Friday, July 18, 2008

++William's impotent frustration

The Archbishop of Canterbury may be running a bit low on charity. Or, at least, on chairs.
The word he uses to describe himself is “frustrated”. He even admits to having “kicked the furniture a bit over the last few weeks”.
And this is because some Anglicans don't seem to be taking him seriously any more:
“There are also issues of perceptions of power or influence. And there is a great deal of — not unfounded — anxiety about where decisions are made in the Communion, which we are unclear about.” Dr Williams is careful to convey that he takes the concerns of those who attended GAFCON seriously. Our conversation is peppered with references to these “serious concerns”; but GAFCON’s Jerusalem Declaration, and its inherent attack on his authority, is clearly a significant source of his frustration.
And just why might that be? Seems to me, in light of the history of action (or inaction) during his tenure as ABC, the one individual most responsible for undermining Williams' authority is.... you guessed it!... Williams himself!

After all, elected into his position in a Communion-wide crisis which called for clear direction, firm statements, moral leadership and enforced accountability, Williams proceeded to display precisely the antithesis of every one of those qualities.

What the Communion needed was the upholding of the norms articulated by Lambeth 1998's 1.10. What it got was more committees and incoherence undermining them.

What the Communion needed was a meeting in which divisions were addressed and commitments honored. What it got was the Windsor Report, which Williams himself was among the first to ignore. (Beat to the punch only by his buddy Schori, who repudiated it within days of agreeing to it!)

What the Communion needed was a leader willing to take a stand and hold people accountable. What it got was a milquetoast who spends more time explaining that he has no authority than actually exercising what little he has.

What the Communion needed was someone who upheld and represented basic Christian and Anglican teaching. What it got was a former (at least) homosexualist-supporter who refuses to take sides at all, and seems more interested in telling us how wonderful Islam and Sharia law are -- and how offensive some Christians and Christian beliefs are -- than in upholding basic orthodoxy.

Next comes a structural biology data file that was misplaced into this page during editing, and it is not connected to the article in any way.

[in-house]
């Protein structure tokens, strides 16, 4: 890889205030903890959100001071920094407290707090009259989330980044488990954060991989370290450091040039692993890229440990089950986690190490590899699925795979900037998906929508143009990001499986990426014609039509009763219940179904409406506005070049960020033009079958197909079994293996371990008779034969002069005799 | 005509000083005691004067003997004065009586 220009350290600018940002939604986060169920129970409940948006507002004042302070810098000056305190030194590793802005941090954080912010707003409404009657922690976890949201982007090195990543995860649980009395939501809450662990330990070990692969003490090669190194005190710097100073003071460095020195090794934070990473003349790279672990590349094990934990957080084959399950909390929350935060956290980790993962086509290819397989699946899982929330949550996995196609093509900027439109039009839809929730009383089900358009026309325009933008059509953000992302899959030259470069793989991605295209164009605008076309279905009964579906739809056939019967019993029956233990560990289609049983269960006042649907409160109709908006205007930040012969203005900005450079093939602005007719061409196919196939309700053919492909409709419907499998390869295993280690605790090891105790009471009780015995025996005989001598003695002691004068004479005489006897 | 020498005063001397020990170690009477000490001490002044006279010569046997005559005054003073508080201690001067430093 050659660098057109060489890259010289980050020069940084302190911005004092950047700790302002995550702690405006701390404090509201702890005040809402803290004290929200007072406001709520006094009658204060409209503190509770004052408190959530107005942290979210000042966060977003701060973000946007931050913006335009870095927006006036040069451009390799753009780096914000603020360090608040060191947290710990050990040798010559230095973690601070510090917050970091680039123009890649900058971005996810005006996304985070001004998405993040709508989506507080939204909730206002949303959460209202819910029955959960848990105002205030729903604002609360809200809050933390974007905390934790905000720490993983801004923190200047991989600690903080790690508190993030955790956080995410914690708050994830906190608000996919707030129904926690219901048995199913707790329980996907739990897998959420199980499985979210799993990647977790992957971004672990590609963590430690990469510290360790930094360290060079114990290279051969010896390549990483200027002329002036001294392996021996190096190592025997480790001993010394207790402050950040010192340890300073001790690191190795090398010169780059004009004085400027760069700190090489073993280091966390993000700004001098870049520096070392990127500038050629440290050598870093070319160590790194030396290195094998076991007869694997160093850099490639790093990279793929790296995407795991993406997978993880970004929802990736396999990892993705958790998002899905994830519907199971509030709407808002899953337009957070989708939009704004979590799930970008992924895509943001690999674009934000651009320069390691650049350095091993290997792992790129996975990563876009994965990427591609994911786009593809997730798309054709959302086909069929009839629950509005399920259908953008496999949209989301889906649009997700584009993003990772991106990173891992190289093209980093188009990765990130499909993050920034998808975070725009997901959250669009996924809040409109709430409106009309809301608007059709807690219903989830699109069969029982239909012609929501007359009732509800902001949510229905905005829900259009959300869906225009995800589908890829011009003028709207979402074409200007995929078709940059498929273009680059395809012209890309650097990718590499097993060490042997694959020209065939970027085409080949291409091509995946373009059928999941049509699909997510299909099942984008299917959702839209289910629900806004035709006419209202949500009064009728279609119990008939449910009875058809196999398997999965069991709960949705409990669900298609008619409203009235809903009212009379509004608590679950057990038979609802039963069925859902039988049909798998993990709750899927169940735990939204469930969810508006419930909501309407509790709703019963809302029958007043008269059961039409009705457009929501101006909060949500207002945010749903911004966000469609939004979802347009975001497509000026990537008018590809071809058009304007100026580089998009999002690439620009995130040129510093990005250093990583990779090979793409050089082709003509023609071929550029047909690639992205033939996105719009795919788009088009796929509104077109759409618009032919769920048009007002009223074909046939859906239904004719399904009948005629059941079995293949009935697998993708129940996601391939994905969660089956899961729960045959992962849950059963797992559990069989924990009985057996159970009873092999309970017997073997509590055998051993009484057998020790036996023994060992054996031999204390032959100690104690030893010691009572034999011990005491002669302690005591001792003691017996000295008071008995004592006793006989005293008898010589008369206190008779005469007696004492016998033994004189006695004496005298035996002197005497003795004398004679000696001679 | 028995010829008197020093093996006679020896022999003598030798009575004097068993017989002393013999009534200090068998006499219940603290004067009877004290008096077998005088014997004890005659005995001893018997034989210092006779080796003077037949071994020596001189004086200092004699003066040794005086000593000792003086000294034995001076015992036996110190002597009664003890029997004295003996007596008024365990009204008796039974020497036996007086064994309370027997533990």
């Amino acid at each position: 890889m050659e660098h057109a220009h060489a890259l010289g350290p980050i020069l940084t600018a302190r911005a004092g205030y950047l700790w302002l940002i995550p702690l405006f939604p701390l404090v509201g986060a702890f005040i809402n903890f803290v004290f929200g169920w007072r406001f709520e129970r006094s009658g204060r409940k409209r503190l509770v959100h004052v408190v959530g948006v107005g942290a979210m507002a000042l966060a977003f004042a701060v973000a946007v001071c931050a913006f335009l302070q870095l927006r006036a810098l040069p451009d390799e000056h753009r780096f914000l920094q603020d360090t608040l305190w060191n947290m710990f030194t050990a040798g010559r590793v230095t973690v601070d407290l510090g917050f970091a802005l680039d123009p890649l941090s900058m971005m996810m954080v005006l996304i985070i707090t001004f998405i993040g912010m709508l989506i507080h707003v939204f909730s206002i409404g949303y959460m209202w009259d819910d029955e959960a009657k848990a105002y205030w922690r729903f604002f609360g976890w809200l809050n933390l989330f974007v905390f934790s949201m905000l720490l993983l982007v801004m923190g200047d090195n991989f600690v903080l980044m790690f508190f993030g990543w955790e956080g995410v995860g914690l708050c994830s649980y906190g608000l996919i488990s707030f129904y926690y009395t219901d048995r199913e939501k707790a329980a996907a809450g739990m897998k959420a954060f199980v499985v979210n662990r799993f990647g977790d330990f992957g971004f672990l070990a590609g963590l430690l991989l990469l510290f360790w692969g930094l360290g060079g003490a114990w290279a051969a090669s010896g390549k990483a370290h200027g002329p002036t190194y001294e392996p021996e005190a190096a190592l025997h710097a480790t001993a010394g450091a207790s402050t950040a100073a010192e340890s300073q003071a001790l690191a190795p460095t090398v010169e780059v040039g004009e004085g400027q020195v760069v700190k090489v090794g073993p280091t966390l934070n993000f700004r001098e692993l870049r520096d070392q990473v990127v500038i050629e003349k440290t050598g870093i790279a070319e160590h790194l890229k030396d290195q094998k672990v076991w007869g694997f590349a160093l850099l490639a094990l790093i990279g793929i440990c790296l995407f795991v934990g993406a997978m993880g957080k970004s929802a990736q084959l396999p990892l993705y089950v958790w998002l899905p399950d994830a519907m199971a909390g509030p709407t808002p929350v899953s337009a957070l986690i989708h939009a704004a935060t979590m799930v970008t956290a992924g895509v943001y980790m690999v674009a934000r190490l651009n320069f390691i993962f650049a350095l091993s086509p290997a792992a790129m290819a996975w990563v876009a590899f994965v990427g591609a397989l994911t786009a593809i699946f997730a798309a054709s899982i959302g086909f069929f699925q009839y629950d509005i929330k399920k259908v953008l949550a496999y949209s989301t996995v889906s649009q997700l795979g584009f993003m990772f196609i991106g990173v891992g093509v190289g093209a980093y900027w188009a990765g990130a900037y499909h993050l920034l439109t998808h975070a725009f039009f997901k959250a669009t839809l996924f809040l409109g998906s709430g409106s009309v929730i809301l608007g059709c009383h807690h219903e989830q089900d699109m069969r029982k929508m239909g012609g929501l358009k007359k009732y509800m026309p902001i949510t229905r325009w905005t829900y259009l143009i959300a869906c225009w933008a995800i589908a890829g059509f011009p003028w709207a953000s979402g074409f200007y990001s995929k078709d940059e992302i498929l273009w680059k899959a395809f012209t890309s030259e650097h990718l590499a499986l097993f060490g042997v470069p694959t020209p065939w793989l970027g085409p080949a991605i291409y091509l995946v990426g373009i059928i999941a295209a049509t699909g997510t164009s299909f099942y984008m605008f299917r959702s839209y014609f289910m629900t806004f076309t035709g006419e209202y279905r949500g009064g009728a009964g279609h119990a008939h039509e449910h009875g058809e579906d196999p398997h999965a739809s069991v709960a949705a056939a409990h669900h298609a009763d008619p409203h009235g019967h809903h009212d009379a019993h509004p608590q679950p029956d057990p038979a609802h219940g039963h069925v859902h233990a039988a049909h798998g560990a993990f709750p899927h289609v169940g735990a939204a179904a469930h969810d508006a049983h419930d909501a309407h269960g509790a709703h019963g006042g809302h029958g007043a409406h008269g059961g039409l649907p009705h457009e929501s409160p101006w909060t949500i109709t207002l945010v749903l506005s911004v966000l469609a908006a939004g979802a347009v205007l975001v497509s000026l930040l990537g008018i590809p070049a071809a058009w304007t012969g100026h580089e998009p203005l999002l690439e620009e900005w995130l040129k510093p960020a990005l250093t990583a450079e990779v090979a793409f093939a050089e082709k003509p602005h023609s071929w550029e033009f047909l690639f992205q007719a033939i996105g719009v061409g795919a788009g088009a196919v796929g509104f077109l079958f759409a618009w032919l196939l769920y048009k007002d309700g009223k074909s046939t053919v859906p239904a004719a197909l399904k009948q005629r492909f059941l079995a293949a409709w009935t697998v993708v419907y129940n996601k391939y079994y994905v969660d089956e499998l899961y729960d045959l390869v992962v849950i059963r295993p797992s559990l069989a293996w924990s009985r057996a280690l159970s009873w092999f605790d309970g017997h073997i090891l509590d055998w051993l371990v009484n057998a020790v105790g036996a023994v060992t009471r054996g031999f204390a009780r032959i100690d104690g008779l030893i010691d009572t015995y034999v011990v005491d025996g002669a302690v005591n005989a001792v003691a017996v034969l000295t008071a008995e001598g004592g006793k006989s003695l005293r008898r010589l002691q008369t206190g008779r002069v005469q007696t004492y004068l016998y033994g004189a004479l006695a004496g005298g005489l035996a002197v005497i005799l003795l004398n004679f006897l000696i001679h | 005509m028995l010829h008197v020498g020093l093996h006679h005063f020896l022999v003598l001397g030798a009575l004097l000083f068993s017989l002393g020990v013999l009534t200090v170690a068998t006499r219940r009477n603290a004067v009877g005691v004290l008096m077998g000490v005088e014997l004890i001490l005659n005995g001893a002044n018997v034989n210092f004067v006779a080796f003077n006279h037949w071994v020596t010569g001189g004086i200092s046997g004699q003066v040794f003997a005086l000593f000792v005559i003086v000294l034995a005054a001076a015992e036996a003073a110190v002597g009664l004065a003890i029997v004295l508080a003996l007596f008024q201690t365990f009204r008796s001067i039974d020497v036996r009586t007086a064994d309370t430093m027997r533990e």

What the Anglican Communion needed was an Athanasius. What it got was a Liberius or Clement VII.

And so, after all this, why is Williams now kicking the furniture over?

Because no one takes his leadership seriously any more... and because, having exhausted all other options and tired of waiting for him, various Anglican primates and bishops are starting (and far too late to save many victims of the apostasy!) to take matters into their own hands. To exercise the primatial and episcopal authority and responsibility which is theirs... to effectively lead Christ's people and defend the faith as their offices require of them. And, because Williams has consistently refused to aid that effort or to offer any effective alternate possibilities, to do so without waiting for him any longer.

And because -- the horror -- they don't seem sufficiently to value the one bit of "authority" he has chosen to exercise... the mailing of gold-trimmed invitations to a month-long indaba-fest in the English countryside. It said RSVP... and some bishops weren't P.ed... P.O.ed, perhaps, but not P.ed! The affrontery!

So, yes, there are "issues of perceptions of power or influence". And, yes, there are increasing problems "legitimacy for all in the Communion." And, yes, there are bishops who think that GAFCon is more relevant that the Lam-indabadabadoo-beth. Yes, there is an implicit "attack" upon his authority.

But if Williams wishes to look for the source and reason for that attack, he ought not to be glowering at GAFCon, or scowling at empty seats around the indaba tables, or glaring at the "illegitimate" bishops of the AMiA, CANA, or San Joaquin.

He ought to be looking in the mirror.